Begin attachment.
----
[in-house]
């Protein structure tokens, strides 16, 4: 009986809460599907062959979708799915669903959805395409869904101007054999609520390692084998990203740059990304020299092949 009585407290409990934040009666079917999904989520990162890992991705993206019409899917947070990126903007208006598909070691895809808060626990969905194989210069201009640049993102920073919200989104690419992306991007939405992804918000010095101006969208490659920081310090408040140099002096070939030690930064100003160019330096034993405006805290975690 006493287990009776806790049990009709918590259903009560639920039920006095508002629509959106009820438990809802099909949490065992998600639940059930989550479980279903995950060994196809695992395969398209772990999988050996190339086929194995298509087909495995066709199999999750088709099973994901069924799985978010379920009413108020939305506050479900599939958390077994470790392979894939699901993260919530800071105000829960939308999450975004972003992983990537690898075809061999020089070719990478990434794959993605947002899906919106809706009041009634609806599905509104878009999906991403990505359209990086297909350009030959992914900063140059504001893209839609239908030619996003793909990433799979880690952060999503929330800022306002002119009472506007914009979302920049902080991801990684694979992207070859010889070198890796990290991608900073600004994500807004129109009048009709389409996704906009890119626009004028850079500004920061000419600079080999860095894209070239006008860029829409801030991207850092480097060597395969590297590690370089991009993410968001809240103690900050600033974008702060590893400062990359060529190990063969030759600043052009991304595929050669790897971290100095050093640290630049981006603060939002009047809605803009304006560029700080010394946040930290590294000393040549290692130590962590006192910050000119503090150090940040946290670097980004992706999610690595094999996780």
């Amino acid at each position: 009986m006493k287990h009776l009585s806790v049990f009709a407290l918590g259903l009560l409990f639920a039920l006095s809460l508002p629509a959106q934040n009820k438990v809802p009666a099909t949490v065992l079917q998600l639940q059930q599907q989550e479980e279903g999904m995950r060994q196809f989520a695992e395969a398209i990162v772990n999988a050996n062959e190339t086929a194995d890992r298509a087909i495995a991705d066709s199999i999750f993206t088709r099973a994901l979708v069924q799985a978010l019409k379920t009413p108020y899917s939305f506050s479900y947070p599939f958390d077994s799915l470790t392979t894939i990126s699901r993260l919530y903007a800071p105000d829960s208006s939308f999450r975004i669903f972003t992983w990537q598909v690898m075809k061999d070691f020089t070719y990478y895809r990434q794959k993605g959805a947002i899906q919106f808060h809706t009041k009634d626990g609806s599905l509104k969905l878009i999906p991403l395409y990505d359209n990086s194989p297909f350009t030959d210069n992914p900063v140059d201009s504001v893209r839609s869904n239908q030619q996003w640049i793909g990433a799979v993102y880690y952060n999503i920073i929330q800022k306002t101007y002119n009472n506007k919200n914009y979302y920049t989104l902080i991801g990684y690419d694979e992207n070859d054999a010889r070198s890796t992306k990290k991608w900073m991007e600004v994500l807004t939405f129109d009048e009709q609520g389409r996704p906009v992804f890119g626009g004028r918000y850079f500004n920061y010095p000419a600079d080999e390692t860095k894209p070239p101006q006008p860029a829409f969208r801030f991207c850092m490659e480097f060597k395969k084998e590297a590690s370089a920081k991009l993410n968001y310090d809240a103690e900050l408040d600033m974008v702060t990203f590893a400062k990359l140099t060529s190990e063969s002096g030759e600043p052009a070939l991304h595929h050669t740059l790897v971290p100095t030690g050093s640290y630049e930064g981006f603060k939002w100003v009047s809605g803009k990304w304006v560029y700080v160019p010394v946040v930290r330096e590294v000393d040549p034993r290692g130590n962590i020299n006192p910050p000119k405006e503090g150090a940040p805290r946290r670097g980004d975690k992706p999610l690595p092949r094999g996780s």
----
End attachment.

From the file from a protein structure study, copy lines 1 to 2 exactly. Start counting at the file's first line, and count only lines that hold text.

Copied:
[in-house]
């Protein structure tokens, strides 16, 4: 009986809460599907062959979708799915669903959805395409869904101007054999609520390692084998990203740059990304020299092949 009585407290409990934040009666079917999904989520990162890992991705993206019409899917947070990126903007208006598909070691895809808060626990969905194989210069201009640049993102920073919200989104690419992306991007939405992804918000010095101006969208490659920081310090408040140099002096070939030690930064100003160019330096034993405006805290975690 006493287990009776806790049990009709918590259903009560639920039920006095508002629509959106009820438990809802099909949490065992998600639940059930989550479980279903995950060994196809695992395969398209772990999988050996190339086929194995298509087909495995066709199999999750088709099973994901069924799985978010379920009413108020939305506050479900599939958390077994470790392979894939699901993260919530800071105000829960939308999450975004972003992983990537690898075809061999020089070719990478990434794959993605947002899906919106809706009041009634609806599905509104878009999906991403990505359209990086297909350009030959992914900063140059504001893209839609239908030619996003793909990433799979880690952060999503929330800022306002002119009472506007914009979302920049902080991801990684694979992207070859010889070198890796990290991608900073600004994500807004129109009048009709389409996704906009890119626009004028850079500004920061000419600079080999860095894209070239006008860029829409801030991207850092480097060597395969590297590690370089991009993410968001809240103690900050600033974008702060590893400062990359060529190990063969030759600043052009991304595929050669790897971290100095050093640290630049981006603060939002009047809605803009304006560029700080010394946040930290590294000393040549290692130590962590006192910050000119503090150090940040946290670097980004992706999610690595094999996780």